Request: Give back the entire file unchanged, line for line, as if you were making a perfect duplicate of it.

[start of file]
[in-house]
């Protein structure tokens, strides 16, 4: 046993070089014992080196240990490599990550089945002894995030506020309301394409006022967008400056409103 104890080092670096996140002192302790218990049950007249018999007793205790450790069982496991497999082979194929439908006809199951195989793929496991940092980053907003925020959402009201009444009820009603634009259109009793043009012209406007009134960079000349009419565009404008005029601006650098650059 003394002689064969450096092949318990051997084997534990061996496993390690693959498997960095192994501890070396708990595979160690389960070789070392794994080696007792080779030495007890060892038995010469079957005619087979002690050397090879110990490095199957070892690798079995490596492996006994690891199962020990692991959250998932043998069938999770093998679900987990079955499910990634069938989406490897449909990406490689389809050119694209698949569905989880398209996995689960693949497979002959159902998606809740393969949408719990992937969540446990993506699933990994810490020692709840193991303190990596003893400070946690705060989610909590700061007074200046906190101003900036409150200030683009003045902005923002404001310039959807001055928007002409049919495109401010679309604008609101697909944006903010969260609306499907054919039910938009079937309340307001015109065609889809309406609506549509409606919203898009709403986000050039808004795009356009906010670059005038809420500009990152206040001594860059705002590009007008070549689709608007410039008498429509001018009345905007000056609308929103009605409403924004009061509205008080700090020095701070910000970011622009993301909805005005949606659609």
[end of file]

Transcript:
[in-house]
């Protein structure tokens, strides 16, 4: 046993070089014992080196240990490599990550089945002894995030506020309301394409006022967008400056409103 104890080092670096996140002192302790218990049950007249018999007793205790450790069982496991497999082979194929439908006809199951195989793929496991940092980053907003925020959402009201009444009820009603634009259109009793043009012209406007009134960079000349009419565009404008005029601006650098650059 003394002689064969450096092949318990051997084997534990061996496993390690693959498997960095192994501890070396708990595979160690389960070789070392794994080696007792080779030495007890060892038995010469079957005619087979002690050397090879110990490095199957070892690798079995490596492996006994690891199962020990692991959250998932043998069938999770093998679900987990079955499910990634069938989406490897449909990406490689389809050119694209698949569905989880398209996995689960693949497979002959159902998606809740393969949408719990992937969540446990993506699933990994810490020692709840193991303190990596003893400070946690705060989610909590700061007074200046906190101003900036409150200030683009003045902005923002404001310039959807001055928007002409049919495109401010679309604008609101697909944006903010969260609306499907054919039910938009079937309340307001015109065609889809309406609506549509409606919203898009709403986000050039808004795009356009906010670059005038809420500009990152206040001594860059705002590009007008070549689709608007410039008498429509001018009345905007000056609308929103009605409403924004009061509205008080700090020095701070910000970011622009993301909805005005949606659609």